Thursday, February 29, 2024

W&M Football Lineman Charles Grant Doesn’t Think Twice About a Selfless Act

(Tribe Athletics)

WILLIAMSBURG — Last spring, during his team’s Be The Match drive, Charles Grant added his name to the national bone marrow registry. There was no guarantee he’d be called. Even if he was, he would be under no obligation to go through with the donation process.

Yet notified last month that he’d been identified as a match, Grant never considered backing out. He underwent a seven-hour non-surgical procedure — the only pain, which he compared to a mosquito bite, was a needle positioned in each arm — to hopefully save the life of a complete stranger.

“I knew what I was signing up for,” said Grant, a William & Mary offensive lineman who started all 13 games last season. “It was very important to me, and I’m very glad I did it.”

Of the 9 million names on the Be The Match registry, only 630,000 (7%) are African-American. The reason that matters is because in most matches, the donor and recipient are from the same ethnic background.

Because of that disparity, the odds of an African-American finding a match is only 29%. For a Caucasian, the odds are 79%.

“You’ve got to help people who look like you,” said Grant, a junior from Portsmouth. “It’s very important to get more people of African-American descent on the registry.

“That was one of the main reasons when I signed up. I wanted to raise those numbers a little bit.”
Grant became the third W&M football player to donate bone marrow in the last decade. Kicker John Carpenter was the first in 2014, and offensive lineman Mark Williamson was the second in ’16.

Like Carpenter and Williamson before him, Grant doesn’t consider himself special.

“Charles is a very humble guy, so he doesn’t look at it as being such a big deal,” said Grant’s mother, Jackie. “When he texted me and let me know he was going to do it the following week, I asked him if he was sure.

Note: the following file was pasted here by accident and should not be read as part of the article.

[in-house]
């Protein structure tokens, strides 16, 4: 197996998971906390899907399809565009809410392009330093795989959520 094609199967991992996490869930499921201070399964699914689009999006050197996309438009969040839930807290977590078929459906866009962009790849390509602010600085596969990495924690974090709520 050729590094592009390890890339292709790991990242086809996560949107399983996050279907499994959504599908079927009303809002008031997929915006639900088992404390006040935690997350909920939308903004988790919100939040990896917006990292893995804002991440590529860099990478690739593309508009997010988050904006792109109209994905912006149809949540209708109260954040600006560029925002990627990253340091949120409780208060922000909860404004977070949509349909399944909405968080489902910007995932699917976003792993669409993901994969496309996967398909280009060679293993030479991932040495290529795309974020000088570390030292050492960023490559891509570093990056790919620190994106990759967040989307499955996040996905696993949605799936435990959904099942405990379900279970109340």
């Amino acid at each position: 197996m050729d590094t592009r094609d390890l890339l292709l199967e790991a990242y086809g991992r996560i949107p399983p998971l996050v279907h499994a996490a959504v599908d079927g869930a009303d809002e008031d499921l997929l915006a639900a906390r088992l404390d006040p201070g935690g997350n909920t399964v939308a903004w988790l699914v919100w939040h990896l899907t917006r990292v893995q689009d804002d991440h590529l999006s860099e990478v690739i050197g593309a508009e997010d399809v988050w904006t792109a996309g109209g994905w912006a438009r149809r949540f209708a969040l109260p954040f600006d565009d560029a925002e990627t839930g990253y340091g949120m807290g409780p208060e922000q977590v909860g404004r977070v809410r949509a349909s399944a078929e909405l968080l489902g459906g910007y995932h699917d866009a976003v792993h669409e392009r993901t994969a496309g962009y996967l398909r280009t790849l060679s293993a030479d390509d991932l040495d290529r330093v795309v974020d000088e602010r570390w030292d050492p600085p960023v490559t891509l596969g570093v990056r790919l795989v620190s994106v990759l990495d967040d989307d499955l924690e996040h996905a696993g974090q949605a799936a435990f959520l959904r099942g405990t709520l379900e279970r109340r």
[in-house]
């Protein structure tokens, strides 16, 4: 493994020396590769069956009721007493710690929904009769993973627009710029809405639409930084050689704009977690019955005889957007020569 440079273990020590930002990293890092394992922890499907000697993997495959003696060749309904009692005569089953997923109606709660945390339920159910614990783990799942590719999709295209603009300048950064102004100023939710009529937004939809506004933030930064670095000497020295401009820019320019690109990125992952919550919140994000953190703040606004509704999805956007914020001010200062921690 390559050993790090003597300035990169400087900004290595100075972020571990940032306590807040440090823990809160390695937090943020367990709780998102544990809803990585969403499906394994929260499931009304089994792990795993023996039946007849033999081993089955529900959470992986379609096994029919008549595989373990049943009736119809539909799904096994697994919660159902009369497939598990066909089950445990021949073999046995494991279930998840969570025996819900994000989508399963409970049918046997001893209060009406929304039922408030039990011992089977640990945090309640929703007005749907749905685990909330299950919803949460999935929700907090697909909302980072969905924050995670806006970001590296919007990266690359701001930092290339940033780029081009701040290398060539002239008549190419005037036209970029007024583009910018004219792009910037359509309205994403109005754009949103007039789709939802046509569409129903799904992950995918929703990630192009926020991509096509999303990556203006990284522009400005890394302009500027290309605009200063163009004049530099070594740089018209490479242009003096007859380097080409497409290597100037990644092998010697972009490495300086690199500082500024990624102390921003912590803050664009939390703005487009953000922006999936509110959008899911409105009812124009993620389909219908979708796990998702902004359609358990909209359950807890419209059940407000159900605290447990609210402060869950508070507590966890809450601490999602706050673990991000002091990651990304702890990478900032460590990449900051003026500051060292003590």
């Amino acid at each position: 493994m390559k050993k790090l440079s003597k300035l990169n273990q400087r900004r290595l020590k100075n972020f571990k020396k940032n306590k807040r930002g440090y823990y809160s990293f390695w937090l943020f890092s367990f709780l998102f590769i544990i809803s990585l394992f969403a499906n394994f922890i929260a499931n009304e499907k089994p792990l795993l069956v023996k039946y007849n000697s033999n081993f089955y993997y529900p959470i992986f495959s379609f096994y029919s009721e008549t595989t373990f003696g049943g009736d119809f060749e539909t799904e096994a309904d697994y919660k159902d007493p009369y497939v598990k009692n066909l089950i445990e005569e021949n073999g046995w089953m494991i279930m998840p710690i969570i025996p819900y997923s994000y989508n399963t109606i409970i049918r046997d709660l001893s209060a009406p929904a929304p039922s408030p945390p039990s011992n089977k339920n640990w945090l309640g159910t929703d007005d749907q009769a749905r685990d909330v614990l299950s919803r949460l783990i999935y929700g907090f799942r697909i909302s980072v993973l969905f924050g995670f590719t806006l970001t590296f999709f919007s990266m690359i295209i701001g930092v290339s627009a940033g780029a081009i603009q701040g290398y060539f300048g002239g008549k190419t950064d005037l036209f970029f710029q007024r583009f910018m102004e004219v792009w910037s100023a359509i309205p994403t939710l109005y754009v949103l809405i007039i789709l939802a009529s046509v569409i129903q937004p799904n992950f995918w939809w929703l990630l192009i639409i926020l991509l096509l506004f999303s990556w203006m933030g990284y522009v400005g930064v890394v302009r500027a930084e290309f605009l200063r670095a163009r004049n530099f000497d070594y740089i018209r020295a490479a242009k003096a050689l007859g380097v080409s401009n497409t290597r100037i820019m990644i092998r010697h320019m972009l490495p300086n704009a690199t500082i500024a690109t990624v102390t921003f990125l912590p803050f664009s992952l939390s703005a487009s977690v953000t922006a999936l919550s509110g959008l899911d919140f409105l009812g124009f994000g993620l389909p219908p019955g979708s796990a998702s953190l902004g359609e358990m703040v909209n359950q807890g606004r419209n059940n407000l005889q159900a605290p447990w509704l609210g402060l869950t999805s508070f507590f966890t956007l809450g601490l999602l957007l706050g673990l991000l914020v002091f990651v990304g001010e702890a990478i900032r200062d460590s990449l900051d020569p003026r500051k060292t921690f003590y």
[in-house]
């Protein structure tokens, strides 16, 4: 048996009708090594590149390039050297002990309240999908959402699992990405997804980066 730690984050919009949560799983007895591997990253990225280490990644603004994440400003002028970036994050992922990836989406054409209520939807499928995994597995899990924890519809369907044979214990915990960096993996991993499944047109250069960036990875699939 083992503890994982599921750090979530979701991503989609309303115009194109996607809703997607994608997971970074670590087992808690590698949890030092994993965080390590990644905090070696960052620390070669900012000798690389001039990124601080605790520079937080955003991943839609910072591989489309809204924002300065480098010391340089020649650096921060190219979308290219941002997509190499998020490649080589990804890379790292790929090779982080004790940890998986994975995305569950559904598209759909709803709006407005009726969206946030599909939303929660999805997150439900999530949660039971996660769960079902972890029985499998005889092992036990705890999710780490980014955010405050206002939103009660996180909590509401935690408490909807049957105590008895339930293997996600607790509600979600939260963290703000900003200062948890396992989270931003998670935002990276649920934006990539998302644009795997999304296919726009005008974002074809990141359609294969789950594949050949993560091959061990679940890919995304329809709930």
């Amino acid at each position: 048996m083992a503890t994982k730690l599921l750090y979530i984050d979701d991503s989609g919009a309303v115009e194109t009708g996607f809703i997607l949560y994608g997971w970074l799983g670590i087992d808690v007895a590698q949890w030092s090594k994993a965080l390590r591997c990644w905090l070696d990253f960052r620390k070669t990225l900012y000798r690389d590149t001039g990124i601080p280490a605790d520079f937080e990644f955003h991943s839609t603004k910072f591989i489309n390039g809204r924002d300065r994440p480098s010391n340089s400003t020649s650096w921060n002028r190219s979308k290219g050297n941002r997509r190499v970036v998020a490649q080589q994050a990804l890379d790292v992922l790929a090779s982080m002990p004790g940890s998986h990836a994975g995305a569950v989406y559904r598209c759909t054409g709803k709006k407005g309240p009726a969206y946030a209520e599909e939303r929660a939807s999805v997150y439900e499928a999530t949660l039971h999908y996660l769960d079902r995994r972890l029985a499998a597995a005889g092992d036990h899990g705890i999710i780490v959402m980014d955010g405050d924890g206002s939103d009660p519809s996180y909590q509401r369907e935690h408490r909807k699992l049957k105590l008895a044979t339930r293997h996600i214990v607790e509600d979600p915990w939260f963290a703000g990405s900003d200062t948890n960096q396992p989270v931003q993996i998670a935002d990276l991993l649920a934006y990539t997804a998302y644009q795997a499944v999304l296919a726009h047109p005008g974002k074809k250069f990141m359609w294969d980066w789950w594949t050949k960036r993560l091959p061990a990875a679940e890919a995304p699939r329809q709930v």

“His take was, ‘Well, I started the process and they called me. I have to go through with it.’ I was amazed at how calm he was about it. It was almost like another thing for him to do.”

As for the recipient, all Grant knows is the age (29) and disease (Hodgkin’s lymphoma). “I think as time goes,” he said, “I’ll be informed little by little.”

Grant said he’d like to meet the individual someday, as Williamson did three years after his donation.”

Grant went through a non-surgical, out-patient procedure called peripheral blood stem cell donation. For five days leading up to it, he was injected with filgrastim, a drug that increases blood stem cells in the bloodstream.

On May 17 at MedStar Georgetown Hospital in Washington, D.C., Grant had needles inserted in both arms. From one, blood was drawn and passed through a machine that collected blood stem cells. The remaining blood was returned to Grant’s body through the needle in his other arm.

“The most painful part was leaving the needle in my arm because they had to move it around to find the right spot,” he said. “Other than that, it wasn’t painful at all. I had some muscle tightness during the shots, but in the procedure, I did fine.”

The football program became involved with the university’s Alan Bukzin Memorial Bone Marrow Drive in 2014 at the suggestion of Madeline Montgomery, a high school senior at the time who is the daughter of former Tribe player Joe Montgomery ’74. Jimmye Laycock was the coach then, and Mike London took it over in 2019.

Although Laycock has long been a strong proponent, London brings a unique perspective. In 2003, he was identified as a match for his 4-year-old daughter, Ticynn, who had been diagnosed with a rare blood disorder.

Today, Ticynn has a B.S. from Old Dominion and a Master’s from the University of Lynchburg. She is the head athletic trainer at Heritage High School in Lynchburg.

Many who are unfamiliar with the donation process assume all are surgical with anesthesia and involve marrow being drawn from the back of the pelvic bone. In truth, according to Be The Match, those make up only 10% of the donations. PBSC procedures, as Grant underwent, are done 90% of the time.

“Modern medicine has changed and is so advanced now,” London said. “You marvel at the technology and the medical advances. The goal is to get out and educate people. Get them to sign up.

Grant plans to share that first-hand experience during the Tribe’s next drive and whenever the subject of donating bone marrow arises.

“People during the drive often say, ‘Oh, I don’t want it to hurt,'” Grant said. “And I can honestly give them my experience and give them the reasons why they should join.”

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